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A Guide to Verb Tenses in Academic Writing

A common confusion for academic authors is which grammatical tense to use in their manuscripts. According to previous studies on this subject, the most common tenses in academic writing are (1) simple present, (2) simple past, (3) present perfect, and (4) simple future. These four tenses are used in different contexts and are common in different sections of a manuscript. Here, we explain how and where to use these different tenses.

Table of Contents

  1. Simple present
  2. Simple past
  3. Present perfect
  4. Simple Future
  5. Help with tense correction

Simple Present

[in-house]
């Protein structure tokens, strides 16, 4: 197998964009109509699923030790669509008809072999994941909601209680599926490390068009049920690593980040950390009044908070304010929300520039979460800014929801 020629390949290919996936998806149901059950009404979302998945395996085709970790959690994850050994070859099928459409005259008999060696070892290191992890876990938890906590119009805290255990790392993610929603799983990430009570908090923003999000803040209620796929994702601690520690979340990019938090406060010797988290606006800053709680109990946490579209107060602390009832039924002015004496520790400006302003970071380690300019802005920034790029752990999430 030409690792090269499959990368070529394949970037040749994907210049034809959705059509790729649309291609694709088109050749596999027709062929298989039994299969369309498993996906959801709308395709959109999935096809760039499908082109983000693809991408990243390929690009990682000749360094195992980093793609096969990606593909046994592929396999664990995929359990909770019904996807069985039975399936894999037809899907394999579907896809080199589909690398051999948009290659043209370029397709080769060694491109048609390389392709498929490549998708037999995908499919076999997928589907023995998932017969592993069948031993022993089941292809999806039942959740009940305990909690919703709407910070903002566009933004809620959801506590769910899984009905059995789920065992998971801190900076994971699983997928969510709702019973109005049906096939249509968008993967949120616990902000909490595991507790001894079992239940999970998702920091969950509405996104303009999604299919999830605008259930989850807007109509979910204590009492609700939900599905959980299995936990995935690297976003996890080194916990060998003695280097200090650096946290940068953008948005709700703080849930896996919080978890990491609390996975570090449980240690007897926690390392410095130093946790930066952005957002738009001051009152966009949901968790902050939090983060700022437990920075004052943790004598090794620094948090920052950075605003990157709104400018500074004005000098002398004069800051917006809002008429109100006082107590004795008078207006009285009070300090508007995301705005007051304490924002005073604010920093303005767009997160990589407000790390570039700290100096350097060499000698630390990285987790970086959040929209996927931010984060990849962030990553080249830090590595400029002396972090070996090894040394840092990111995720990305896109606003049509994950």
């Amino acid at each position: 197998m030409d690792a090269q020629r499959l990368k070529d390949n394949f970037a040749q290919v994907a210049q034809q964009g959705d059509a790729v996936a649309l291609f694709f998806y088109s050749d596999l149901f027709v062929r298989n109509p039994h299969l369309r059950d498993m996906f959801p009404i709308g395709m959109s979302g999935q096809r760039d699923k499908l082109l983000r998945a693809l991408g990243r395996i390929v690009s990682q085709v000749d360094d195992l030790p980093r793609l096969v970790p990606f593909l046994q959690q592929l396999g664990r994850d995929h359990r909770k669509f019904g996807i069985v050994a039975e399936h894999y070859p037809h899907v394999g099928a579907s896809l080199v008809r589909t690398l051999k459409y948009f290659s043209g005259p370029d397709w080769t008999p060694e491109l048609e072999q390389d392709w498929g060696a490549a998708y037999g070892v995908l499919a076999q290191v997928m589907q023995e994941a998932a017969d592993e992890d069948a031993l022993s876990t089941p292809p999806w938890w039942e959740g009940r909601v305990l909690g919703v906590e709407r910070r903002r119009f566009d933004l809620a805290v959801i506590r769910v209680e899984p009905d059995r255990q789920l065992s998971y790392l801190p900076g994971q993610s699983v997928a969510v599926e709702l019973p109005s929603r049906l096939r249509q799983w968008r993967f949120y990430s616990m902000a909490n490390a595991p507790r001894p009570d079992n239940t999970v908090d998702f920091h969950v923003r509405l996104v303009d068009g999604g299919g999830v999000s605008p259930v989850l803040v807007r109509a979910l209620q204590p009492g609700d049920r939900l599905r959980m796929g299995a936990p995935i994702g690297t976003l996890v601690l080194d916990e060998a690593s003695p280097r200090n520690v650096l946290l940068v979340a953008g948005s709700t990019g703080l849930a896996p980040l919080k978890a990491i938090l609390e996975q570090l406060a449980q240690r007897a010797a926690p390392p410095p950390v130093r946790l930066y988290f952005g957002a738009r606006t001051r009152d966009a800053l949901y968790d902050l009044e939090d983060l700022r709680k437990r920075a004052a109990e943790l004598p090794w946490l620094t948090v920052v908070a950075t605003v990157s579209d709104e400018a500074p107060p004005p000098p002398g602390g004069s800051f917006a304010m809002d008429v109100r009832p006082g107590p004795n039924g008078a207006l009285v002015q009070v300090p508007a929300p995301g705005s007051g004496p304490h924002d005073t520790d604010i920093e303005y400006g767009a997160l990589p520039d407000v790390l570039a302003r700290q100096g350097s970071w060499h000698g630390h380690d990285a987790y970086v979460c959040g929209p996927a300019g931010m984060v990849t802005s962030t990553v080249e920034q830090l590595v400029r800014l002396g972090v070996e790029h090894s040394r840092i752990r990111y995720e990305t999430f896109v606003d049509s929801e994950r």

The simple present is typically used to describe something that is happening in the present or something that happens repeatedly or continuously. However, in academic writing, it is often used when time is irrelevant or to describe something that is relevant in the present. This tense is most often used in the Methods section of a research manuscript. The Methods section is often a descriptive listing of the steps that should be taken to replicate the study results. As such, the time at which the authors themselves took those steps is often irrelevant.

The fiber mixture is then poured into the metal frame.
The samples are dehydrated for 48 hours.

The simple present can also be used to report discovery results. This is a point of confusion for many authors because they have been led to believe that the Results section should be written strictly in the simple past.